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CRUK’s No Smoking Day Letter

Cancer Research UK is sending an open letter to the Health Secretary and Chancellor of the Exchequer demanding that they act to ensure a new Tobacco Control Plan is finally published

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Cancer Research UK (CRUK) is sending an open letter to the Health Secretary and Chancellor of the Exchequer demanding that they act to ensure a new Tobacco Control Plan is finally published. CRUK asked members of the public to co-sign the letter urging Steve Barclay and Jeremy Hunt to be decisive where all of their recent predecessors have failed.

Ask the Health Secretary and Chancellor of the Exchequer to protect our loved ones. Sign our open letter today,” says CRUK.

Smoking still causes around 150 cases of cancer every day in the UK. These are the lives of our friends, loved ones, and the most vulnerable members of our society that are at risk. But at the end of 2022, the UK Government let the Tobacco Control Plan for England expire and has not given us a new one,” adds CRUK.

Not only do we have no plan to tackle tobacco in England, projections suggest that the UK Government is also almost a decade behind achieving its target for England to be smokefree by 2030. If recent trends continue, smoking could cause around one million cancer cases in the UK between now and 2040.”

“We need your support. It takes just a few minutes to add your name to the letter

No Smoking Day will take place tomorrow, Wednesday 8 March, and CRUK is hoping its letter makes an impact. You have until Tuesday to add your signature.

The open letter:

Dear Mr. Steve Barclay & Mr. Jeremy Hunt,   

Two out of three people who smoke will die from smoking. While this fact is no doubt shocking to anyone, for us it is deeply personal. Today on No Smoking Day, we have gathered the voices of people around the country to urge you to do more to protect friends, loved ones and the most vulnerable members of our society.

We are extremely concerned that if the UK Government does not act now, tens of thousands of people around the UK will in future face the same fate as our loved ones, having to battle smoking-related cancers, and possibly lose. Decisive Government action on tobacco is needed now to prevent more cancers. 

Many took up smoking in times when it was more normalised – when clouds of smoke filled pubs and restaurants, and when bright, colourful tobacco advertising was common. In the early 1970s, nearly half of the adult population in Great Britain smoked. Thankfully, while smoking rates have gone down significantly with government action, there is still much to be done. Today, 6.6 million people across the UK still smoke, and some of us are more likely to smoke than others: men, people in areas of higher deprivation, people who grew up in smoking households, for example. That’s why the Government has a huge responsibility to protect people who are at higher risk of tobacco-related harm.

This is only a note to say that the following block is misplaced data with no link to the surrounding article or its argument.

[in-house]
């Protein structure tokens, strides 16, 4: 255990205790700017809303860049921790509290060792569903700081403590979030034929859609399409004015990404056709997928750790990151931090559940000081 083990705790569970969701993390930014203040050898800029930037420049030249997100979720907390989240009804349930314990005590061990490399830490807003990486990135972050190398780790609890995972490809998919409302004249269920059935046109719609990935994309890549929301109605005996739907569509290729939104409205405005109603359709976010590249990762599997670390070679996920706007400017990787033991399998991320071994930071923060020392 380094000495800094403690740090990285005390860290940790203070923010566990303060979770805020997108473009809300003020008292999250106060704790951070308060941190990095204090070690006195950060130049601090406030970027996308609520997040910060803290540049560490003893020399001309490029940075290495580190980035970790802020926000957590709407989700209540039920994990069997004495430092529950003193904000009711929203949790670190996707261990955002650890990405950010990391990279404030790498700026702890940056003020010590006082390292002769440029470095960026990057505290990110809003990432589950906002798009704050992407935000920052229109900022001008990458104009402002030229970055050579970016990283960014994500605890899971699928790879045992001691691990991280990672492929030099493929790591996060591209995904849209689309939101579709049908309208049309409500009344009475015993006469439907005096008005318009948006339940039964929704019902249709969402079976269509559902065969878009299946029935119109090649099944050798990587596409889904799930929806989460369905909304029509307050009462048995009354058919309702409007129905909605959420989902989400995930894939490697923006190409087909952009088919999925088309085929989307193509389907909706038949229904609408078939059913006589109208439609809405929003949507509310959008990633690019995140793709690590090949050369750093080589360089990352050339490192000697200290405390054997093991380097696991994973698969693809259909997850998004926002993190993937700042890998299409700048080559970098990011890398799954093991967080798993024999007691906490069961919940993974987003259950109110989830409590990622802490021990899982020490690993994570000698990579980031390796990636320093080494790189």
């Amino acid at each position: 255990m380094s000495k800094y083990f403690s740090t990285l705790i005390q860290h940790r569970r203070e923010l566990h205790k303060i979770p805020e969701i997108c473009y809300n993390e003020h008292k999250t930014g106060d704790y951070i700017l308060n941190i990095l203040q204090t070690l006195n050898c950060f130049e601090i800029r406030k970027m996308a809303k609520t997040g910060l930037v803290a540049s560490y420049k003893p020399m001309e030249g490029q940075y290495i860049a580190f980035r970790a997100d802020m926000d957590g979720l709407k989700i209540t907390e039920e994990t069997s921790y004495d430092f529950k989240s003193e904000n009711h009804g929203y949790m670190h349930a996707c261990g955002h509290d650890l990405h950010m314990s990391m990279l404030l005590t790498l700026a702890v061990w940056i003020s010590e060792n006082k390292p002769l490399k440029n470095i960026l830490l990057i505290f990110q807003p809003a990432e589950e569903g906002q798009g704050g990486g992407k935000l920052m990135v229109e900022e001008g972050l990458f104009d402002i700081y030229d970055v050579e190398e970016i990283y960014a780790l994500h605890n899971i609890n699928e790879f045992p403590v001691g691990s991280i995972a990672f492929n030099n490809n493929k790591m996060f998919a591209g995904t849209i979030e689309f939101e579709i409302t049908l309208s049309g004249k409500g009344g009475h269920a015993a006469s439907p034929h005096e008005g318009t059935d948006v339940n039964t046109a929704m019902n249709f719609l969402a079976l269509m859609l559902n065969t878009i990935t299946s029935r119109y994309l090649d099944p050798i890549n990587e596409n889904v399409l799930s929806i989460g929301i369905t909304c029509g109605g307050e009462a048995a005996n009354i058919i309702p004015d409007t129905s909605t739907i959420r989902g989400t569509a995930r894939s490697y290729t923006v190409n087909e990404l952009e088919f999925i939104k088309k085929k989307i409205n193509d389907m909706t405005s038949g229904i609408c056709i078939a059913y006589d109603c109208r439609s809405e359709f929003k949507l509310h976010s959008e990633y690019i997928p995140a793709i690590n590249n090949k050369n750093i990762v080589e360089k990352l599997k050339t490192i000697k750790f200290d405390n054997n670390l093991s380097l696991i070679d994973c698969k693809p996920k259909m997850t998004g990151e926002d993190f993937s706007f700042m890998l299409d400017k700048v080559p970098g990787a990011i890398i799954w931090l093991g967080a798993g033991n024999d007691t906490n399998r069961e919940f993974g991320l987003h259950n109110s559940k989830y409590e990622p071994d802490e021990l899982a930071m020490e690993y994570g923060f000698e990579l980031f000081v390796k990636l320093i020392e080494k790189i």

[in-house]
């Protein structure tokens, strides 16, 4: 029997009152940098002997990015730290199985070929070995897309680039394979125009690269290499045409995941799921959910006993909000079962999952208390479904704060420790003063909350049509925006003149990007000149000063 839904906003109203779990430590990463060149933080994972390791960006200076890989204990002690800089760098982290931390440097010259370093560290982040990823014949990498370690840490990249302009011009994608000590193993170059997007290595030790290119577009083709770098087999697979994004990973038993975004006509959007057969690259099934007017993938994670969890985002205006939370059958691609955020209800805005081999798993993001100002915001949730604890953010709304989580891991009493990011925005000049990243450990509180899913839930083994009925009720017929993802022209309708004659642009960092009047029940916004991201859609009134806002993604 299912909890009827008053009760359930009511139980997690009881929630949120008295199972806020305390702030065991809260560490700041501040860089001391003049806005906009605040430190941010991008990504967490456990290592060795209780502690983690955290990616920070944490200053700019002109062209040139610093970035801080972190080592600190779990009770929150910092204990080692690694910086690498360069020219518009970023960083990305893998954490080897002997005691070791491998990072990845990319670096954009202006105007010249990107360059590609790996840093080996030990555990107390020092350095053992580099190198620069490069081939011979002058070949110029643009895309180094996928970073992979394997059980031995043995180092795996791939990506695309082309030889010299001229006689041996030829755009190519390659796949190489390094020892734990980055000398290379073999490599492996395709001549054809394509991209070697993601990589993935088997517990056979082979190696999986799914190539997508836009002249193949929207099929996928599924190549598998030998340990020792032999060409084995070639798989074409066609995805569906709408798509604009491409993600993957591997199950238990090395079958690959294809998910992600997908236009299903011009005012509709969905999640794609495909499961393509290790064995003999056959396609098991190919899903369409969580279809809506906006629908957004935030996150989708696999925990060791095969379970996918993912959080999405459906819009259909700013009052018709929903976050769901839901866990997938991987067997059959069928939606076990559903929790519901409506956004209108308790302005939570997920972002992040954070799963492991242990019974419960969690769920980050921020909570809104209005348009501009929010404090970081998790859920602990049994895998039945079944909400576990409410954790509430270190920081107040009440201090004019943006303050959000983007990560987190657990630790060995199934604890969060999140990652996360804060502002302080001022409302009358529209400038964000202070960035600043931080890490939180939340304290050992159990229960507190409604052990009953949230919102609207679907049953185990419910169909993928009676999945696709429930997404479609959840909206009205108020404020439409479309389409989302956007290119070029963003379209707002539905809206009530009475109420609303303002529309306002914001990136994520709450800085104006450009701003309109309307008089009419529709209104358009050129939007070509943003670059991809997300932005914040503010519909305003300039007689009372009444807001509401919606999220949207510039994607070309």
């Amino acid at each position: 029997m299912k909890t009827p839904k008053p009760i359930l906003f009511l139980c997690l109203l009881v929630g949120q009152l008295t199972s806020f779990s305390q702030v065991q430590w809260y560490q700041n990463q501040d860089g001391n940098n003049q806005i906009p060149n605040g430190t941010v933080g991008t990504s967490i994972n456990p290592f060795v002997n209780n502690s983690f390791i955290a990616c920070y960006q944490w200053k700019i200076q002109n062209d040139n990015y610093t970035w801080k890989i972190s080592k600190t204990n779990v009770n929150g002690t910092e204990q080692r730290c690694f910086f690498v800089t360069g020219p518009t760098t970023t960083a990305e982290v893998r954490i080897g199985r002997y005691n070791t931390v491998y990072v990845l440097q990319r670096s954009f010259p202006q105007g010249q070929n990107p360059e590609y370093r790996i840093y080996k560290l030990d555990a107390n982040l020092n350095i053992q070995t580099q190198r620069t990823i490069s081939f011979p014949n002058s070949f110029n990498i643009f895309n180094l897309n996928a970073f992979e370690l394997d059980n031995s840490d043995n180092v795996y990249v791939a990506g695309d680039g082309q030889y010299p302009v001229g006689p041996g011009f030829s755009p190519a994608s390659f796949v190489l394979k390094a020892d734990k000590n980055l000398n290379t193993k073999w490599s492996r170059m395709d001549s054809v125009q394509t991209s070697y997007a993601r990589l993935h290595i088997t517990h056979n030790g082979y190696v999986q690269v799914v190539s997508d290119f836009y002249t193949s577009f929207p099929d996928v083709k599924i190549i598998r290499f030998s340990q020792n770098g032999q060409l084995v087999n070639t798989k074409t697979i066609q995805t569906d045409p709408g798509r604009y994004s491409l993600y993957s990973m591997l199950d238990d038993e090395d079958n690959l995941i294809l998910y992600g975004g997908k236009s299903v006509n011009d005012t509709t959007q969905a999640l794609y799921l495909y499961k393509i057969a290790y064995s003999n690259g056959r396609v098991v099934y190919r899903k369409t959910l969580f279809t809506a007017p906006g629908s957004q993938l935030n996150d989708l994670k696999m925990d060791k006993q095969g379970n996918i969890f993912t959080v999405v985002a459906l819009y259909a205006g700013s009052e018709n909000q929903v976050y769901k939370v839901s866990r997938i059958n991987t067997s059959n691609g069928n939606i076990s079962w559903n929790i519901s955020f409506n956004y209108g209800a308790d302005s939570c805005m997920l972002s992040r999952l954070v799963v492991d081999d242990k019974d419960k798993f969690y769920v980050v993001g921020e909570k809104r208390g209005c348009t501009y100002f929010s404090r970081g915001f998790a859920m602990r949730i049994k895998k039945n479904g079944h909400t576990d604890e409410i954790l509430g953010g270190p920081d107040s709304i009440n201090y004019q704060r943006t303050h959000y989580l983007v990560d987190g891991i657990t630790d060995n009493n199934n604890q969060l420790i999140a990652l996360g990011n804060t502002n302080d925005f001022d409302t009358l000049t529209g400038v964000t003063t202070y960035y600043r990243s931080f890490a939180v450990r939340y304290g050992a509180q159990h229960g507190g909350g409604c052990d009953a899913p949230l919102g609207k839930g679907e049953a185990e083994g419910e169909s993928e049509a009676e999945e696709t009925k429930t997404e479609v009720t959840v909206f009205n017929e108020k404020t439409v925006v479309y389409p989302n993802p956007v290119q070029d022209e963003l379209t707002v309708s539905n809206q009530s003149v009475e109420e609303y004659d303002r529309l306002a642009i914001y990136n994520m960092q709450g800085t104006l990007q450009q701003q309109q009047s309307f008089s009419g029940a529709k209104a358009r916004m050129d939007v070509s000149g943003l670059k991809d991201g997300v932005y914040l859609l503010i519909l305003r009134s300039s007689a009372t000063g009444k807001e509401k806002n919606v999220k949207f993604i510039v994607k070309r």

We are particularly worried that as of the start of 2023 England does not have a Tobacco Control Plan, even though politicians had previously committed to publishing one following the Khan review. Smoking is still the biggest cause of cancer, causing around 150 cases of cancer a day in the UK. That means since the last Tobacco Control Plan for England expired in 2022, around 10,000 peoples’ lives have been changed forever with a smoking-attributable cancer diagnosis.      

With pressure mounting on our health services, smoking causes an estimated 500,000 hospital admissions per year in England, and the treatment of smoking-related illnesses are estimated by Action on Smoking and Health (ASH) to cost the NHS approximately £2.2 billion in 2022 across the UK. 

The UK Government has a duty to act to prevent young people from starting to smoke and fund stop smoking services to help people quit. Government action on this would give us hope for a brighter future. That’s why Cancer Research UK’s Smokefree UK campaign is so important to us.  

Particularly, it is not fair that while families have to suffer through painful cancer diagnoses and a cost-of-living crisis, the four largest tobacco manufacturers make around £900 million of profits in the UK each year. If Government cannot pay for the measures and services to needed to help people quit smoking, then the industry should be made to do so. We ask UK Government to please put families and our health system first in the upcoming Spring Budget and implement a Smokefree Fund, using industry funds, without industry interference to pay for these measures and services.

On behalf of all those who have signed this letter, we urge you to please listen to our stories and take action to bring about a better future for all. Together, we can reduce smoking rates and beat cancer.    

Dave Cross avatar

Dave Cross

Journalist at POTV
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Dave is a freelance writer; with articles on music, motorbikes, football, pop-science, vaping and tobacco harm reduction in Sounds, Melody Maker, UBG, AWoL, Bike, When Saturday Comes, Vape News Magazine, and syndicated across the Johnston Press group. He was published in an anthology of “Greatest Football Writing”, but still believes this was a mistake. Dave contributes sketches to comedy shows and used to co-host a radio sketch show. He’s worked with numerous vape companies to develop content for their websites.

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